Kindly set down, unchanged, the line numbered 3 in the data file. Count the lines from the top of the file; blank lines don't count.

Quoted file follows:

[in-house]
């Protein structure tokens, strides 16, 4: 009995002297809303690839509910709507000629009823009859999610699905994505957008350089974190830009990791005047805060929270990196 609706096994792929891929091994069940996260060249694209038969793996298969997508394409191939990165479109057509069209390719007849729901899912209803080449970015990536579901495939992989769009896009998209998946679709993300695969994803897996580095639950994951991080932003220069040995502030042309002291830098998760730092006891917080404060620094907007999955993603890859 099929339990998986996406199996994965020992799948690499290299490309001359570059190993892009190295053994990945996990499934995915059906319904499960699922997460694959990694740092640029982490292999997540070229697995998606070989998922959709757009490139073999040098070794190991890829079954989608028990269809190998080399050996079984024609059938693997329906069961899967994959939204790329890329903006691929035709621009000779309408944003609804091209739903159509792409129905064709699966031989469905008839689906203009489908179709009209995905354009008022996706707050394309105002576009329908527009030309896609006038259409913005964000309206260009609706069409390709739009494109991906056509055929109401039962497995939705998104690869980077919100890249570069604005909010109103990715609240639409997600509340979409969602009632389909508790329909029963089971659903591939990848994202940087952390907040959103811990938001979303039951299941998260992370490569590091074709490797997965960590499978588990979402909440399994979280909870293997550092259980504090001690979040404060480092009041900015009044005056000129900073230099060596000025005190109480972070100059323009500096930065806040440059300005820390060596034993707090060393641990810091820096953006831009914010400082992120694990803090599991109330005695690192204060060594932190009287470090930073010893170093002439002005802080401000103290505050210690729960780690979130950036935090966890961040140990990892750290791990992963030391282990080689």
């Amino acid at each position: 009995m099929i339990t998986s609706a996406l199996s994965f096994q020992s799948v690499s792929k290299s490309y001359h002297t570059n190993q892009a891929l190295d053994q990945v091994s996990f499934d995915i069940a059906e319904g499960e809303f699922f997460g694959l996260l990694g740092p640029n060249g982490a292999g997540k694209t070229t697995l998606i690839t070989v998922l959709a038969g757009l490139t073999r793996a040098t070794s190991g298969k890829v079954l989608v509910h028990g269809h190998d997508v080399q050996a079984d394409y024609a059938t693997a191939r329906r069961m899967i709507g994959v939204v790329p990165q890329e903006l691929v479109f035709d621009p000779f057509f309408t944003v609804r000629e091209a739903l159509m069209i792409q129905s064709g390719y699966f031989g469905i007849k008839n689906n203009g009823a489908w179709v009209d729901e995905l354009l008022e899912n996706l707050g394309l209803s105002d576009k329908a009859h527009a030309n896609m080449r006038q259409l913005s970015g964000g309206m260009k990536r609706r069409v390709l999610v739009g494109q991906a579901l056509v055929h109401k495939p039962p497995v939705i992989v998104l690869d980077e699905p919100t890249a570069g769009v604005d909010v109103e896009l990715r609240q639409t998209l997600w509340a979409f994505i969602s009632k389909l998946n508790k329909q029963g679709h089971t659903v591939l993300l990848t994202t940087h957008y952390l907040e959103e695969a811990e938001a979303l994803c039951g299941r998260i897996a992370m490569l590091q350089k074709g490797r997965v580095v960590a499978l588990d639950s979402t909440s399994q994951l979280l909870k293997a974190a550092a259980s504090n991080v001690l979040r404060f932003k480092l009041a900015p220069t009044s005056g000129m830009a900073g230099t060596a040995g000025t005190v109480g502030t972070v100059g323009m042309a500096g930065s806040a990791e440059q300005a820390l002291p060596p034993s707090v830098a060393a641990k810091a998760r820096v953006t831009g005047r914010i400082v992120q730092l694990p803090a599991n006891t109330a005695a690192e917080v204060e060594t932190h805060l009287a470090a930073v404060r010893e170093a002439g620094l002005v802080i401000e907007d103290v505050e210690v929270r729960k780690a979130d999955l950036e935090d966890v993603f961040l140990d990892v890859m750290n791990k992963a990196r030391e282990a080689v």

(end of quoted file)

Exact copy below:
């Amino acid at each position: 009995m099929i339990t998986s609706a996406l199996s994965f096994q020992s799948v690499s792929k290299s490309y001359h002297t570059n190993q892009a891929l190295d053994q990945v091994s996990f499934d995915i069940a059906e319904g499960e809303f699922f997460g694959l996260l990694g740092p640029n060249g982490a292999g997540k694209t070229t697995l998606i690839t070989v998922l959709a038969g757009l490139t073999r793996a040098t070794s190991g298969k890829v079954l989608v509910h028990g269809h190998d997508v080399q050996a079984d394409y024609a059938t693997a191939r329906r069961m899967i709507g994959v939204v790329p990165q890329e903006l691929v479109f035709d621009p000779f057509f309408t944003v609804r000629e091209a739903l159509m069209i792409q129905s064709g390719y699966f031989g469905i007849k008839n689906n203009g009823a489908w179709v009209d729901e995905l354009l008022e899912n996706l707050g394309l209803s105002d576009k329908a009859h527009a030309n896609m080449r006038q259409l913005s970015g964000g309206m260009k990536r609706r069409v390709l999610v739009g494109q991906a579901l056509v055929h109401k495939p039962p497995v939705i992989v998104l690869d980077e699905p919100t890249a570069g769009v604005d909010v109103e896009l990715r609240q639409t998209l997600w509340a979409f994505i969602s009632k389909l998946n508790k329909q029963g679709h089971t659903v591939l993300l990848t994202t940087h957008y952390l907040e959103e695969a811990e938001a979303l994803c039951g299941r998260i897996a992370m490569l590091q350089k074709g490797r997965v580095v960590a499978l588990d639950s979402t909440s399994q994951l979280l909870k293997a974190a550092a259980s504090n991080v001690l979040r404060f932003k480092l009041a900015p220069t009044s005056g000129m830009a900073g230099t060596a040995g000025t005190v109480g502030t972070v100059g323009m042309a500096g930065s806040a990791e440059q300005a820390l002291p060596p034993s707090v830098a060393a641990k810091a998760r820096v953006t831009g005047r914010i400082v992120q730092l694990p803090a599991n006891t109330a005695a690192e917080v204060e060594t932190h805060l009287a470090a930073v404060r010893e170093a002439g620094l002005v802080i401000e907007d103290v505050e210690v929270r729960k780690a979130d999955l950036e935090d966890v993603f961040l140990d990892v890859m750290n791990k992963a990196r030391e282990a080689v």